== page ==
The Blog

Twenty years or so before I had Katie I watched a new mom watch her husband change their baby’s diaper. It didn’t go well. Mom was not happy with his performance. It made me wonder how the guy held down his so-obviously important position in cubicleland when -- at least according to her -- he couldn’t manage a diaper change.

I’d changed hundreds of diapers by then, babysitting my brothers and sisters and the neighbor kids when they were little. From my vantage point Dad was doing just fine. Why was Mom so difficult to please? Suddenly I wonder if that little bundle of marital strife represented more than just a baby. Maybe the woman needed to get out more. To the mailbox and back, at least. Something.

Darrell was in charge of a few diaper changes himself when Katie was little -- if she got up before I got home from two or three hours of work in the morning, definitely for an hour or two at lunchtime when I was back at the office, and then again for another hour or two in the late afternoon. I scaled way back on work after she was born, but I never completely dropped out. I stayed interested in my own career.

Which accomplished at least two things. It helped me remember I’m a person, not “just” a mom -- which was such a gift to both Katie and me. And it bonded Darrell and Katie in a way people just can’t believe. She had our undivided attention several hours a day -- each of us, alone with just her -- and more than one friend wondered what kind of person she’d become for having grown up in what felt like a lab, that’s how experimental it seemed.

Now we know!

You can spoil a kid with material things. Believe me, I’ve tried. But you can’t spoil her with attention -- as another friend pointed out -- if it’s healthy. Go ahead and try. I dare you!

“I know why I like Cheri so much!” I told Darrell as we compared notes on a fun evening with friends. “You don’t have to tone down your happiness around her.”

Such a simple thing. But it’s rare. Don’t believe me? The next time someone asks how you’re doing say, “Great!” If you’re asked to elaborate, elaborate away. I bet the conversation will wind down quickly, though. But if you respond with something depressing you’ll soon be trading stories about how terrible life is, the unfairness of it all, whatever. Misery does indeed love company.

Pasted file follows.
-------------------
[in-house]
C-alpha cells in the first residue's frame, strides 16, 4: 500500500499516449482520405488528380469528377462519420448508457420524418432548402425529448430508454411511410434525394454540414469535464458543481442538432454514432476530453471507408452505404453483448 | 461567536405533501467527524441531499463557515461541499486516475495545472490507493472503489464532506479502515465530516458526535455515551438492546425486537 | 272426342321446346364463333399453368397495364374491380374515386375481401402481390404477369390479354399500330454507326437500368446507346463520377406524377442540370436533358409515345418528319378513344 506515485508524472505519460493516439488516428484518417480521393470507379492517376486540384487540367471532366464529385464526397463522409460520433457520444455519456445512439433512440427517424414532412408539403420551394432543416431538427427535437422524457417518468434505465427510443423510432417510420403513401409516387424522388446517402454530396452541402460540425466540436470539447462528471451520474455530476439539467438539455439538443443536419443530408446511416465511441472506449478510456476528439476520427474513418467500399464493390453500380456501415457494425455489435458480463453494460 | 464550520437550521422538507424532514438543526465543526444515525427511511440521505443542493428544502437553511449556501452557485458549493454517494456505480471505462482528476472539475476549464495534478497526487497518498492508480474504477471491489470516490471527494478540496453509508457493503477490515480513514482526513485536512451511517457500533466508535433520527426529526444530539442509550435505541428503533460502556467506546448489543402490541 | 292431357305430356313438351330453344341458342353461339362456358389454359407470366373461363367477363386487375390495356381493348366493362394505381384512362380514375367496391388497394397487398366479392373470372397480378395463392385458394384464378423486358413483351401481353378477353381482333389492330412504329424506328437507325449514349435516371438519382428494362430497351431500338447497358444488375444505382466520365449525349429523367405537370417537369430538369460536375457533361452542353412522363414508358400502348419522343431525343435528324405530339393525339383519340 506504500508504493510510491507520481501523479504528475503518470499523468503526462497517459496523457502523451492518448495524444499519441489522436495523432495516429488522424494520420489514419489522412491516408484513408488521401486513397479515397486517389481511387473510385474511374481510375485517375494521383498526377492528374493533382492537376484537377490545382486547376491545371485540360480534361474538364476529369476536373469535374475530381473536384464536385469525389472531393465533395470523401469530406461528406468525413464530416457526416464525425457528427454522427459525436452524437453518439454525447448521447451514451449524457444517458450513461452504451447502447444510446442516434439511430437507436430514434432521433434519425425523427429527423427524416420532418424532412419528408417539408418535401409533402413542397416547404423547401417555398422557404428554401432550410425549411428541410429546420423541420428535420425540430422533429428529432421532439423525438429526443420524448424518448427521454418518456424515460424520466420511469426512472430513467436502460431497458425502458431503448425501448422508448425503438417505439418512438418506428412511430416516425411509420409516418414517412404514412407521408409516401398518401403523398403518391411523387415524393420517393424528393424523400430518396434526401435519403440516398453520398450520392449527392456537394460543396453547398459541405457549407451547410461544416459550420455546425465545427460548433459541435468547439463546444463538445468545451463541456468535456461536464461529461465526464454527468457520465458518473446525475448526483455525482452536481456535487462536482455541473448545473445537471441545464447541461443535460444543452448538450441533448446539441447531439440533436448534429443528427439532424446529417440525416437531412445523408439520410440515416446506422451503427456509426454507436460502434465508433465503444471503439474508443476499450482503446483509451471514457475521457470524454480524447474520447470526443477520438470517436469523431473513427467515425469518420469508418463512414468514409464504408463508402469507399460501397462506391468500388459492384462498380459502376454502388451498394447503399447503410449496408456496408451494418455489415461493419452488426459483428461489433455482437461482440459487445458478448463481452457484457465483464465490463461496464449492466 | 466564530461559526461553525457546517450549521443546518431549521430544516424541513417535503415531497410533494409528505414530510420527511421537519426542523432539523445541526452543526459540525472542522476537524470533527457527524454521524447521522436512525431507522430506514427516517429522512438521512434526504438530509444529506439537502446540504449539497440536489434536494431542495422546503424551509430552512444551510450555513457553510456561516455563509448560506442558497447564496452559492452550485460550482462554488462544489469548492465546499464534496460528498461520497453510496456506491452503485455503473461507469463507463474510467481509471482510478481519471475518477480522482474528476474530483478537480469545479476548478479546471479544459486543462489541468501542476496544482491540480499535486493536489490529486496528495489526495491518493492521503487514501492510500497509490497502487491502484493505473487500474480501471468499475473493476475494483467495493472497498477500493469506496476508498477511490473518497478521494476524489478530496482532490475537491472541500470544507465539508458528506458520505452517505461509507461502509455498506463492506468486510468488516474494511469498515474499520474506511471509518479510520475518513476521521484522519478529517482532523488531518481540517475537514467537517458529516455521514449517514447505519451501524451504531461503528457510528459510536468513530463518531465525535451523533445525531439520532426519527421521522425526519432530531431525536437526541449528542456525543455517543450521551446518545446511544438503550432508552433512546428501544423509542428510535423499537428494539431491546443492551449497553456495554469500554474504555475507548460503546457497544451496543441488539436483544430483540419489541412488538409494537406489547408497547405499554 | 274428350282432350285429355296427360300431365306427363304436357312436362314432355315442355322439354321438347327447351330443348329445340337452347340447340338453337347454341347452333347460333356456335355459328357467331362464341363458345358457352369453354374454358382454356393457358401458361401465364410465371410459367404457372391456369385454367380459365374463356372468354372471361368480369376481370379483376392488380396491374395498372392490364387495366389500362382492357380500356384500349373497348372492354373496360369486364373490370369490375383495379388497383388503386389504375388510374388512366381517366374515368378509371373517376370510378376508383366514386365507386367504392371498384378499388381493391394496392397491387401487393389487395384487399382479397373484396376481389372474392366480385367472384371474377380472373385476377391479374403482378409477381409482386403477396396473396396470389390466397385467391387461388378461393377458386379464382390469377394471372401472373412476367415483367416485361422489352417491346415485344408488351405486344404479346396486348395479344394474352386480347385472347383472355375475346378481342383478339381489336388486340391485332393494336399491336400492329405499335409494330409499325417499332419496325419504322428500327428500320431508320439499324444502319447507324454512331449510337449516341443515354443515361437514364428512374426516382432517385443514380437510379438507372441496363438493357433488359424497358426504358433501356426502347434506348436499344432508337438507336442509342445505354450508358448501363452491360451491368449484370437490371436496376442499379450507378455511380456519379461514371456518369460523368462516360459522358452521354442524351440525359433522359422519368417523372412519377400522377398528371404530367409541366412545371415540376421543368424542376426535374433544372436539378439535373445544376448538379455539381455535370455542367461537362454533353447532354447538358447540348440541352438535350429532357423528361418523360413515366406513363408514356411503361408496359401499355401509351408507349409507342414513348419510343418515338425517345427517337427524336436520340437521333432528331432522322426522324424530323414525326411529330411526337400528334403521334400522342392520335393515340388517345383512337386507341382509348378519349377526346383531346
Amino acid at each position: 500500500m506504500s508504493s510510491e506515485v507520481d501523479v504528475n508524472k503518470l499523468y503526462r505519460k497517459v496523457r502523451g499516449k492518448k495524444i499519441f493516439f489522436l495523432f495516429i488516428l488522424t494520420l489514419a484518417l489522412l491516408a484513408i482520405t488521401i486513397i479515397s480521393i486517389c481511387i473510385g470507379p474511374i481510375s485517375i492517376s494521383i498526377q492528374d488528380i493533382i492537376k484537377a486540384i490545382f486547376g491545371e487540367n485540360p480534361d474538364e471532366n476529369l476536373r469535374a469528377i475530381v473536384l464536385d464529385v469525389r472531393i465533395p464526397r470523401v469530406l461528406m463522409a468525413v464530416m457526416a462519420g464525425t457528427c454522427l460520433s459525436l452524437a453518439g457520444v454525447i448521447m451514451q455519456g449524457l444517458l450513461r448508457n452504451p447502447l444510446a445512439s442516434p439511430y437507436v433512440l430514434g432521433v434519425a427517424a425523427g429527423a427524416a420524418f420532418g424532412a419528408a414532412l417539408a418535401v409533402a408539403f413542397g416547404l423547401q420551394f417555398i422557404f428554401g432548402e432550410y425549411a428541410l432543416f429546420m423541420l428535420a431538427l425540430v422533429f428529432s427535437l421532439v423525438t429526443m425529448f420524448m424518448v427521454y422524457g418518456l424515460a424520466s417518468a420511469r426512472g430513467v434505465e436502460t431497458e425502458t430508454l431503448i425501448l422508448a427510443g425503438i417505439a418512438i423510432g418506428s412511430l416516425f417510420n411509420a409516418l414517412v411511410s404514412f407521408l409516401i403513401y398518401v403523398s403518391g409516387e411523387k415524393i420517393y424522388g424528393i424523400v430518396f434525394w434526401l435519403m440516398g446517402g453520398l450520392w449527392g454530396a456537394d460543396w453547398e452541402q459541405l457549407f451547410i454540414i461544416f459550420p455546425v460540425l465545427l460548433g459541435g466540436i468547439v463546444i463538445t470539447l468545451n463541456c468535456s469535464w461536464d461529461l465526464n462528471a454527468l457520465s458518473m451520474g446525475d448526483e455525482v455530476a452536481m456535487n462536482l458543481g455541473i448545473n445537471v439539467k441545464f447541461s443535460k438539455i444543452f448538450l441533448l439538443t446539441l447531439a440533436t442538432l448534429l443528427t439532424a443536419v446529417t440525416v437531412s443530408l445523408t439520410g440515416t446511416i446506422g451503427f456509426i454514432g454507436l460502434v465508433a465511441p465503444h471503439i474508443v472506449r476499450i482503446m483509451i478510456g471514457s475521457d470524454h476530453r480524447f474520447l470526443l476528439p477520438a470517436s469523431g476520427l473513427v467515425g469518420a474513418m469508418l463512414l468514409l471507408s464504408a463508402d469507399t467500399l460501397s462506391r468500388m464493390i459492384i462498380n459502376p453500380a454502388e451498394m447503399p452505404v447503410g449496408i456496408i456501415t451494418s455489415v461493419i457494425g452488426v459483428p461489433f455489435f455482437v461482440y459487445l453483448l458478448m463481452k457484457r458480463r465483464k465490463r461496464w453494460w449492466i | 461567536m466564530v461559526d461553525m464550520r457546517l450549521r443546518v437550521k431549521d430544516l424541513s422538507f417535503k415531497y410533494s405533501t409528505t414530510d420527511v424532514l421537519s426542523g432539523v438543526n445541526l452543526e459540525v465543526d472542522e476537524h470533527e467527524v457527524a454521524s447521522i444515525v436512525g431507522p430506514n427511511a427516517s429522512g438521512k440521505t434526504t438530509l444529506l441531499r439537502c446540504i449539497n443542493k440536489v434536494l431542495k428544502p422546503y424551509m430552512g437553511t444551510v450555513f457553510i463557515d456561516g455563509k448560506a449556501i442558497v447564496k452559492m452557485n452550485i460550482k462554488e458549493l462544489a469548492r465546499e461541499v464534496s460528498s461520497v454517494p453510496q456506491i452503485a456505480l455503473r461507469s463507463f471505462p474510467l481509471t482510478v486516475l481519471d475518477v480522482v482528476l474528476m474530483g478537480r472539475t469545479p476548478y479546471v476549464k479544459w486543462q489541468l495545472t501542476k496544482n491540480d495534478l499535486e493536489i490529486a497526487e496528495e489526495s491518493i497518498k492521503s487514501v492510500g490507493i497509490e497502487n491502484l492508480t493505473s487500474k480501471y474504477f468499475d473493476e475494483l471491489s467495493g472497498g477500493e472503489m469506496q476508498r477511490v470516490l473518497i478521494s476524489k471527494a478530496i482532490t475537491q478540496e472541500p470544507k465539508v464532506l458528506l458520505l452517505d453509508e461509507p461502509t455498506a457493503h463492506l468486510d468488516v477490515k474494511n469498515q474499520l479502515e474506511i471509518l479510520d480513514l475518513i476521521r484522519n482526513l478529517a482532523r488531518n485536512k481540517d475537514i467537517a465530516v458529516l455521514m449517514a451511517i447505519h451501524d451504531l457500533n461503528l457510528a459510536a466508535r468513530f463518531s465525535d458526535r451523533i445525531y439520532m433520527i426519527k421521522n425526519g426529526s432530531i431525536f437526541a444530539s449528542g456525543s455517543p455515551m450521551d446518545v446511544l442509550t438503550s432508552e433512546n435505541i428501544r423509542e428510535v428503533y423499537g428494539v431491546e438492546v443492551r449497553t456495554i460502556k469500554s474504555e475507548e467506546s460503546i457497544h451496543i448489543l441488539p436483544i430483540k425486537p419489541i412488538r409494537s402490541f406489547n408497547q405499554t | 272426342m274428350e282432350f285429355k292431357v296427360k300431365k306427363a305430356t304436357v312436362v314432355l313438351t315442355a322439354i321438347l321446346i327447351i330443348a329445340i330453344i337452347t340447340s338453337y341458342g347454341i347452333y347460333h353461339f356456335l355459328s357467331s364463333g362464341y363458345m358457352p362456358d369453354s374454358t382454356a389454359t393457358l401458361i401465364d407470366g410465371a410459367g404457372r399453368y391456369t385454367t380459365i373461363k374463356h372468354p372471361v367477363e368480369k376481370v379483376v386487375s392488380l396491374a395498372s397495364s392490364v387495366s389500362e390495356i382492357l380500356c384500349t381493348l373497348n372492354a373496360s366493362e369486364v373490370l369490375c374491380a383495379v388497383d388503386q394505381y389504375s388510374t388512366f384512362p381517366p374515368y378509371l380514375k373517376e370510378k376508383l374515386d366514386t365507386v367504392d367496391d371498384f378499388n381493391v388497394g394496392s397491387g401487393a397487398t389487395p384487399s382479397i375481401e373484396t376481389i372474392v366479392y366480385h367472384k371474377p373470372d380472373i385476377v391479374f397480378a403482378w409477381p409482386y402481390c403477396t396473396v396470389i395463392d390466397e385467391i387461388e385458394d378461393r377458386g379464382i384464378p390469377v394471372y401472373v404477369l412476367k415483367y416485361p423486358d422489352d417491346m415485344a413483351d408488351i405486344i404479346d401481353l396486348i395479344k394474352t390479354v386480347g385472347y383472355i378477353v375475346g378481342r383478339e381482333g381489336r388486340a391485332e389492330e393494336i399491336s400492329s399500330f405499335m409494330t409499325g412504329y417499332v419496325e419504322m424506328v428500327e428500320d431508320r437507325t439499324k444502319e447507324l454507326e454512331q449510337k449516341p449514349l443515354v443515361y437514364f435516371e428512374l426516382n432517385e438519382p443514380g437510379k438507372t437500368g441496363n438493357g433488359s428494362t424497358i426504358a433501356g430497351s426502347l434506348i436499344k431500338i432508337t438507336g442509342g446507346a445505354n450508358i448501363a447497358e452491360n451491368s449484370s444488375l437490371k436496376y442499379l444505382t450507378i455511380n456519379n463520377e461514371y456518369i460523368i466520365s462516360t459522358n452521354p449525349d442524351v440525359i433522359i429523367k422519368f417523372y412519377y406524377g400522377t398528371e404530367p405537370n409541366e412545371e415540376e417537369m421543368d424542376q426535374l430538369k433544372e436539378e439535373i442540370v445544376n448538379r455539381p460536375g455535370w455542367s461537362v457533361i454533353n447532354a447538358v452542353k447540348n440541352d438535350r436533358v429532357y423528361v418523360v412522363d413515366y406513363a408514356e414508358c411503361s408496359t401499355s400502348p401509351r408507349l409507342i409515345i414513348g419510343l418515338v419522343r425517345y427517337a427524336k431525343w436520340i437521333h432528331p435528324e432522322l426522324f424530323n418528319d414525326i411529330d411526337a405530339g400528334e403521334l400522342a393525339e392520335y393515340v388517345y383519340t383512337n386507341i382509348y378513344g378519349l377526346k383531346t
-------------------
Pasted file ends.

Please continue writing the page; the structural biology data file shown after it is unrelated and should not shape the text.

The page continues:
But I don’t love misery, and that’s why being around Cheri is such a treat. She doesn’t begrudge you the good things. Which makes you want to tell her the bad things. Which helps her to not begrudge the good things!

I remember wondering even as I perused the article in our local newspaper, “Wouldn’t it be something if there was a reason I feel compelled to read this?”

It was a story about one of Katie’s favorite teachers who almost died of carbon monoxide poisoning a few years ago. We used to have a carbon monoxide detector, but when it kept telling us we had something to worry about when we didn’t, we never got around to replacing it with a more reliable one. After I read the article I put “carbon monoxide detector” on my shopping list. That’s where it might’ve remained for a while longer, had all three of us not woken up with headaches on the same morning.

Sure enough, we had a problem. We fixed it. And I was reminded all over again how important it is to share our stories.

Have you checked your batteries lately?

Here’s the biggest way I’ve changed as a talk show host these past several years. I sound relaxed now. Unhurried. I don’t try to cram a book’s worth of material into an hour-long interview.

“It’s your show,” Darrell kept telling me. “Take all the time you need.”

It’s my show, and I want it to be the radio equivalent of hanging out on a porch swing with a glass of lemonade. A respite from the hyperconnected world we live in, a place to recharge.